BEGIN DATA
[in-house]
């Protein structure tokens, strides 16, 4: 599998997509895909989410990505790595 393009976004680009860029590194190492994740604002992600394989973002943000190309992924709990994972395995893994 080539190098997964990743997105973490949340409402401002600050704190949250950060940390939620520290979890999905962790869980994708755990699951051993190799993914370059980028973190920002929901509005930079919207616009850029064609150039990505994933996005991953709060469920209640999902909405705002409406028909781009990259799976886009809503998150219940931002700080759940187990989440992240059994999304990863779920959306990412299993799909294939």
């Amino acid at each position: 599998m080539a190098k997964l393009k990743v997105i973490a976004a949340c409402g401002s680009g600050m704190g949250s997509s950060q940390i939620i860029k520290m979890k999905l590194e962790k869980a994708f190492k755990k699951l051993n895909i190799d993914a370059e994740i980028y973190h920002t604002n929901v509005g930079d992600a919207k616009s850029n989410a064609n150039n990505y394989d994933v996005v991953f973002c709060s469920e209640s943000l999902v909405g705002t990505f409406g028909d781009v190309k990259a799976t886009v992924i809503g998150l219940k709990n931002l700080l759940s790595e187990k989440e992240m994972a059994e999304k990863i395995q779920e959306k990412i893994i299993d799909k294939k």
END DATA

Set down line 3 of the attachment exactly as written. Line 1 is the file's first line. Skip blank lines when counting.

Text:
């Amino acid at each position: 599998m080539a190098k997964l393009k990743v997105i973490a976004a949340c409402g401002s680009g600050m704190g949250s997509s950060q940390i939620i860029k520290m979890k999905l590194e962790k869980a994708f190492k755990k699951l051993n895909i190799d993914a370059e994740i980028y973190h920002t604002n929901v509005g930079d992600a919207k616009s850029n989410a064609n150039n990505y394989d994933v996005v991953f973002c709060s469920e209640s943000l999902v909405g705002t990505f409406g028909d781009v190309k990259a799976t886009v992924i809503g998150l219940k709990n931002l700080l759940s790595e187990k989440e992240m994972a059994e999304k990863i395995q779920e959306k990412i893994i299993d799909k294939k």